Sometimes it takes time to uncover natures secrets. Take the case of callimicos, also called Goeldis monkeys, a reclusive and diminutive South American primate. Discovered a century ago by Swiss naturalist Emil August Goeldi, the animals were once considered to be a possible "missing link" between small and large New World monkeys.
An endangered callimico perches on the trunk of a tree in a Bolivian rain forest.
Credit: Edilio Nacimento Becerra
But new findings from the first long-term studies of the monkeys in the wild seem to indicate that this is not the case, although the animals have a unique set of anatomical, reproductive and behavioral characteristics.
Leila Porter, a biological anthropologist at the University of Washington, has spent nearly four years observing callimicos (Callimico goeldii) in the Amazon basin of Northern Bolivia. Her pioneering fieldwork has collected the first detailed data of the ecology and behavior of the animals, an endangered species, in the wild. Among other things, her observations show callimicos eat fungi during the dry season, making them the only tropical primate species to subsist on this food source for part of the year. They also have a different reproductive strategy from other small New World monkeys. Callimicos (Latin for beautiful little monkeys) have the capacity to give birth to a single offspring twice annually while their closest primate relatives – marmosets, tarmarins and lion tarmarins – give birth to twins once a year.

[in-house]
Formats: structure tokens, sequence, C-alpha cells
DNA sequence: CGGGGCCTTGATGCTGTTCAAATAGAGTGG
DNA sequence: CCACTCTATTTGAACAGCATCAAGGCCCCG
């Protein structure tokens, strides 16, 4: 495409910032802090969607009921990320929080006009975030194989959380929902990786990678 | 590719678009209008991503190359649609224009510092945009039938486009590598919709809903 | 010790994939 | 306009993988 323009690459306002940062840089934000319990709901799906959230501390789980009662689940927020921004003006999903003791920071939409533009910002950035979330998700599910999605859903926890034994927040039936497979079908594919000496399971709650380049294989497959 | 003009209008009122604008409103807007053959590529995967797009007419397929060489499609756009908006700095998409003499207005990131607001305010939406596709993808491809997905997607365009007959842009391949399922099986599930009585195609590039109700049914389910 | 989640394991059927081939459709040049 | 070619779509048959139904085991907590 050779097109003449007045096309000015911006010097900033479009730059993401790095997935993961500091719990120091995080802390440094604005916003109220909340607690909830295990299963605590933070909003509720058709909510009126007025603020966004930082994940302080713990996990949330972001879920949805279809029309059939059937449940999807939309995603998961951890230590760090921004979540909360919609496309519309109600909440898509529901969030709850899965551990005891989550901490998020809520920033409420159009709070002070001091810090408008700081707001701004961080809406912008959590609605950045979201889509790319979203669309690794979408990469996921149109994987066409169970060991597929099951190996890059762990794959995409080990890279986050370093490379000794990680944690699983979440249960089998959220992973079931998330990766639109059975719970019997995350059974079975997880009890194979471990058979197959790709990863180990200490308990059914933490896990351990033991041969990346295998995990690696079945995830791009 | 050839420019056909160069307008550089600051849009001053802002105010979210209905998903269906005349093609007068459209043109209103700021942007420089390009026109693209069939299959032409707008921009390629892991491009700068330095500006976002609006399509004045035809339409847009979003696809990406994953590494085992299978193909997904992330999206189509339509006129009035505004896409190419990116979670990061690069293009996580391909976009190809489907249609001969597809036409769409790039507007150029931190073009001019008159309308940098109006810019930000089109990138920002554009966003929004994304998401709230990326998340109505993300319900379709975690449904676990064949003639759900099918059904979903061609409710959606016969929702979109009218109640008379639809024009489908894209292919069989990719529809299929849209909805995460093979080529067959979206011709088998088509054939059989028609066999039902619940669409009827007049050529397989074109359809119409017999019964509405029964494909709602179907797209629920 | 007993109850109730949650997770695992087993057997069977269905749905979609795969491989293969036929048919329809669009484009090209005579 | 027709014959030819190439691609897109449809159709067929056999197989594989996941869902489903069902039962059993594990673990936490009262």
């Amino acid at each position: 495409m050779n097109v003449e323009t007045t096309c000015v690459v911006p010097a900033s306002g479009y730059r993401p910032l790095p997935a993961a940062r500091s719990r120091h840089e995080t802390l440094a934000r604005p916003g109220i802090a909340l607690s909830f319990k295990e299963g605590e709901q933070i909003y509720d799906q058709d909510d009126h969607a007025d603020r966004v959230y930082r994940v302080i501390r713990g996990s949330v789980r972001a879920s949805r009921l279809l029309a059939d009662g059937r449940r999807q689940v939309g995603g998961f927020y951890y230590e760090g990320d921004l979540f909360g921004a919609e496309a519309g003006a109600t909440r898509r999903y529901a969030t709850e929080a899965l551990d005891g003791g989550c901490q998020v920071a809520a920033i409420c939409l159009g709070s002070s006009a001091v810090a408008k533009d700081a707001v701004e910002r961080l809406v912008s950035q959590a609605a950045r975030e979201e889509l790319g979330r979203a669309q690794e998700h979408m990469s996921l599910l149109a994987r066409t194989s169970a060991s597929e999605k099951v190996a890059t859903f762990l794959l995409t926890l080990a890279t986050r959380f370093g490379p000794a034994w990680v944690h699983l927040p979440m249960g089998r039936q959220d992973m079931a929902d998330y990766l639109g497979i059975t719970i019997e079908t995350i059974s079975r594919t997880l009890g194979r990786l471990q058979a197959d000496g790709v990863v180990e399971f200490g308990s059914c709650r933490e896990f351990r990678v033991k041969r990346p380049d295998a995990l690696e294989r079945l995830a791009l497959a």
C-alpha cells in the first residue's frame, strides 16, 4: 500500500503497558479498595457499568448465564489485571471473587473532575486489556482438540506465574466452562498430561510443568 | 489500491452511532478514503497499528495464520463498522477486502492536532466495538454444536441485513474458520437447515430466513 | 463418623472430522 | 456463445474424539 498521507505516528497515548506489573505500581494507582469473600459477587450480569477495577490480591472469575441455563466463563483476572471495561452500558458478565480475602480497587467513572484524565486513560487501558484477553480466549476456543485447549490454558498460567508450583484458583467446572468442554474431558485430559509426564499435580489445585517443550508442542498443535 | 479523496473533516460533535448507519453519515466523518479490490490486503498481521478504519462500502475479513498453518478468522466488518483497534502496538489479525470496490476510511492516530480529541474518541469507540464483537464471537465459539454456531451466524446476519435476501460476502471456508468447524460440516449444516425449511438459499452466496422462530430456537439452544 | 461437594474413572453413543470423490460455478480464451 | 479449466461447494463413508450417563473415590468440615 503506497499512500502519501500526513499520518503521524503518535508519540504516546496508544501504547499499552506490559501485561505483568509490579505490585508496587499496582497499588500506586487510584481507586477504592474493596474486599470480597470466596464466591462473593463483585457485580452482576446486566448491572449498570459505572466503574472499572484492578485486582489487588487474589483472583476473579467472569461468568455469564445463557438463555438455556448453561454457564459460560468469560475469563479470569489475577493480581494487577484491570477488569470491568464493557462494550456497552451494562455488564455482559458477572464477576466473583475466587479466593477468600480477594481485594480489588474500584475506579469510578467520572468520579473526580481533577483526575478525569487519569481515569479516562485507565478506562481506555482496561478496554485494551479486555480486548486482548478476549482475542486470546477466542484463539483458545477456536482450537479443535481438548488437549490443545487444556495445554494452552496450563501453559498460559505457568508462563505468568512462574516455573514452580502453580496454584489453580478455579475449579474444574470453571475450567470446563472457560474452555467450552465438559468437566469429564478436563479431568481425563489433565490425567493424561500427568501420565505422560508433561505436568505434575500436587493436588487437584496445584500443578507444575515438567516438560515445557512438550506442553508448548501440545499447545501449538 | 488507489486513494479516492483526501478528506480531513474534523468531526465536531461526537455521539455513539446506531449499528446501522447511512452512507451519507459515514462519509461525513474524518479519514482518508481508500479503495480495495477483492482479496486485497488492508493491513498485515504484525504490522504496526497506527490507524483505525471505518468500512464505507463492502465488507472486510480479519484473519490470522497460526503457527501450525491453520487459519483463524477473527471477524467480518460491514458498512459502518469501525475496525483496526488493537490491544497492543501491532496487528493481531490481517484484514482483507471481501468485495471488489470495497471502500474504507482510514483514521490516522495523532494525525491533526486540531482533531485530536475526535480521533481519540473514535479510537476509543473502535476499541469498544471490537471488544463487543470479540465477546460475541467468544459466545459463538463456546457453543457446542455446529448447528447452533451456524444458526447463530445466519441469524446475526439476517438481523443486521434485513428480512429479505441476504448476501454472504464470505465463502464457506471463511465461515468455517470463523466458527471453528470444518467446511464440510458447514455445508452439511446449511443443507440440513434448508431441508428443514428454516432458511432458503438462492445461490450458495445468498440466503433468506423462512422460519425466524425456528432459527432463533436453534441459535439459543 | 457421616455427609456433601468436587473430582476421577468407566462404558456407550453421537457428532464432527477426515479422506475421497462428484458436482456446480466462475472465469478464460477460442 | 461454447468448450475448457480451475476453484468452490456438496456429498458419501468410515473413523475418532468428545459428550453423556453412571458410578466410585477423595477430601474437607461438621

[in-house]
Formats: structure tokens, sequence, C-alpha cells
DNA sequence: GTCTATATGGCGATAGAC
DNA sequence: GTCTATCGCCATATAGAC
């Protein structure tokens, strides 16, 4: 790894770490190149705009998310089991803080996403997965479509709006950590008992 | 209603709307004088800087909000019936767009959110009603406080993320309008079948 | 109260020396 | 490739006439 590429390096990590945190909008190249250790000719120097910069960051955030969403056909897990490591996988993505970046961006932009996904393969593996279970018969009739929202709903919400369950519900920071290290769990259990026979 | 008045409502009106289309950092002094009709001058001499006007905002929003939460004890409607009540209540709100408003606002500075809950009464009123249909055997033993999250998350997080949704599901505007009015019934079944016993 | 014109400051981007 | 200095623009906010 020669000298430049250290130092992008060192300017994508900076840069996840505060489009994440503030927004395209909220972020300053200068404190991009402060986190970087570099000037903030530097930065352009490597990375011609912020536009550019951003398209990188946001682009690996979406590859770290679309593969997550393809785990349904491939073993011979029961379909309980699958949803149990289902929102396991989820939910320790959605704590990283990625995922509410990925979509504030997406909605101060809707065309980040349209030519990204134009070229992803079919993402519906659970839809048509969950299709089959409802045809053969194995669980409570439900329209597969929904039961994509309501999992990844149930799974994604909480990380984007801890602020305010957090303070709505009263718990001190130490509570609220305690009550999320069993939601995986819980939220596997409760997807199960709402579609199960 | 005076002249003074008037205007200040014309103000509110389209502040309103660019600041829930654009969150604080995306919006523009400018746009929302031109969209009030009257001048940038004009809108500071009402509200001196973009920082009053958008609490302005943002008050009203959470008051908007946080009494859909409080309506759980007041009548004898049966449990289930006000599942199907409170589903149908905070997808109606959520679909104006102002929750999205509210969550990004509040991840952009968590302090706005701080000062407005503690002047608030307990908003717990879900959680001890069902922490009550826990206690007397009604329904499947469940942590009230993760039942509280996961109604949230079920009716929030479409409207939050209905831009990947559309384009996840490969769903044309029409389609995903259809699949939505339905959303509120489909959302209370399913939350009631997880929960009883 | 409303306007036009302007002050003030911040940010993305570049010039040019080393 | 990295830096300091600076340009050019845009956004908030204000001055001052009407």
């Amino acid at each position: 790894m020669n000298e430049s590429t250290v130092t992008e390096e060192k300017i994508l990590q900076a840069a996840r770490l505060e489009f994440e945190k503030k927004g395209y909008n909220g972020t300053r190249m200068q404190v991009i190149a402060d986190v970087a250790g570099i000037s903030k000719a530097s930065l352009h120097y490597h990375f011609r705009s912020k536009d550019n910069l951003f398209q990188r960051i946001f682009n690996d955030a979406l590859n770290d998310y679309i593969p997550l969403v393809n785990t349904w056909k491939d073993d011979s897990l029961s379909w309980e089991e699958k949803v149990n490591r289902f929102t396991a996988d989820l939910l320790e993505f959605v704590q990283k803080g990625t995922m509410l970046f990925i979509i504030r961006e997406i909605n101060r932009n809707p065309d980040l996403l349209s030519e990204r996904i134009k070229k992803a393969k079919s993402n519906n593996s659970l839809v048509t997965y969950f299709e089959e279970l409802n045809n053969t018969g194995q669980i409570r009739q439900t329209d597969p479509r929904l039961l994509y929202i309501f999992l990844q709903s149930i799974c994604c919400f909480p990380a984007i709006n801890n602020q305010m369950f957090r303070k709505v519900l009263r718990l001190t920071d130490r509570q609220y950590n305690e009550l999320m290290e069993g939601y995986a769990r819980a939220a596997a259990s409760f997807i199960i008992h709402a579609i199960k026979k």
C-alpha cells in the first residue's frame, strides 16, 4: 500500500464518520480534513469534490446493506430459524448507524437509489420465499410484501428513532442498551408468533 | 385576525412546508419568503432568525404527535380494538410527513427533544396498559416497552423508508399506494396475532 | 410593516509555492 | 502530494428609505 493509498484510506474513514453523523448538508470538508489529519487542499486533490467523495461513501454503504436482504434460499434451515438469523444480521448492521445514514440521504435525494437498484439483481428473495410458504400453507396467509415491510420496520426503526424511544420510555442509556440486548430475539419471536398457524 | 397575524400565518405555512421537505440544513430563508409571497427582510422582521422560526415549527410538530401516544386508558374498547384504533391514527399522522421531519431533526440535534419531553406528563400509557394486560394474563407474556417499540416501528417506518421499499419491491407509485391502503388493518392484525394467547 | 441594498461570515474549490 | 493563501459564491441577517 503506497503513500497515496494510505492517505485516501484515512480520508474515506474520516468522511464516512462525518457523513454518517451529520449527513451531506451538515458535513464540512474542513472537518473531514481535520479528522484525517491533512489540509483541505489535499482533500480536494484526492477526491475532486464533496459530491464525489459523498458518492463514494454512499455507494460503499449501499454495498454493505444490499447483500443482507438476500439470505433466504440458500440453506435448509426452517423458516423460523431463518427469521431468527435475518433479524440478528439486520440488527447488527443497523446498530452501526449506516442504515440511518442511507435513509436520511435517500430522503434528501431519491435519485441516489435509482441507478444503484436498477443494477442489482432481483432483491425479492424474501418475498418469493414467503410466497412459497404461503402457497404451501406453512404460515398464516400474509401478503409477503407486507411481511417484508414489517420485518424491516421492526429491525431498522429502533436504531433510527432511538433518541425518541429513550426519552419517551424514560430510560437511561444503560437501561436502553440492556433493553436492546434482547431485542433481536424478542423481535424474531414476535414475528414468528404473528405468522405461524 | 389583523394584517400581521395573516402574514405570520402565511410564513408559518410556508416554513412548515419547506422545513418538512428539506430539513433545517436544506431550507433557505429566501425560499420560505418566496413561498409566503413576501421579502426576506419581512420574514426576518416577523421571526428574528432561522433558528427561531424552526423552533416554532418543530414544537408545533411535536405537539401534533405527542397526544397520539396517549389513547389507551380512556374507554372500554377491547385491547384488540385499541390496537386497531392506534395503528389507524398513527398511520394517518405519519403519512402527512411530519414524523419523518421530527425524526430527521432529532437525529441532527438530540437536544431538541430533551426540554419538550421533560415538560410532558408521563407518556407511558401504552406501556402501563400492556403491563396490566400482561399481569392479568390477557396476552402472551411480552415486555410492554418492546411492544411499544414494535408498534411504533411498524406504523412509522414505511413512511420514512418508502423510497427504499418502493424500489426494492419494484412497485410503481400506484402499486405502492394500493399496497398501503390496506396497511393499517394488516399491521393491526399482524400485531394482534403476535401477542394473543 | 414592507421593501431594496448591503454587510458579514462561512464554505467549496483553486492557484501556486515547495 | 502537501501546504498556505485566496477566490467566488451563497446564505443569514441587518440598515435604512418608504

Porters findings have just been published in the journal Evolutionary Anthropology in a paper she authored with Paul Garber, a biological anthropologist from the University of Illinois at Urbana-Champaign.
Joel Schwarz | University of Washington
WAKE-UP provides new treatment option for stroke patients | International study led by UKE
17.05.2018 | Universitätsklinikum Hamburg-Eppendorf
First form of therapy for childhood dementia CLN2 developed
25.04.2018 | Universitätsklinikum Hamburg-Eppendorf
A research team led by physicists at the Technical University of Munich (TUM) has developed molecular nanoswitches that can be toggled between two structurally different states using an applied voltage. They can serve as the basis for a pioneering class of devices that could replace silicon-based components with organic molecules.
The development of new electronic technologies drives the incessant reduction of functional component sizes. In the context of an international collaborative...
At the LASYS 2018, from June 5th to 7th, the Laser Zentrum Hannover e.V. (LZH) will be showcasing processes for the laser material processing of tomorrow in hall 4 at stand 4E75. With blown bomb shells the LZH will present first results of a research project on civil security.
At this year's LASYS, the LZH will exhibit light-based processes such as cutting, welding, ablation and structuring as well as additive manufacturing for...
There are videos on the internet that can make one marvel at technology. For example, a smartphone is casually bent around the arm or a thin-film display is rolled in all directions and with almost every diameter. From the user's point of view, this looks fantastic. From a professional point of view, however, the question arises: Is that already possible?
At Display Week 2018, scientists from the Fraunhofer Institute for Applied Polymer Research IAP will be demonstrating today’s technological possibilities and...
So-called quantum many-body scars allow quantum systems to stay out of equilibrium much longer, explaining experiment | Study published in Nature Physics
Recently, researchers from Harvard and MIT succeeded in trapping a record 53 atoms and individually controlling their quantum state, realizing what is called a...
The historic first detection of gravitational waves from colliding black holes far outside our galaxy opened a new window to understanding the universe. A...
02.05.2018 | Event News
13.04.2018 | Event News
12.04.2018 | Event News
24.05.2018 | Ecology, The Environment and Conservation
24.05.2018 | Medical Engineering
24.05.2018 | Physics and Astronomy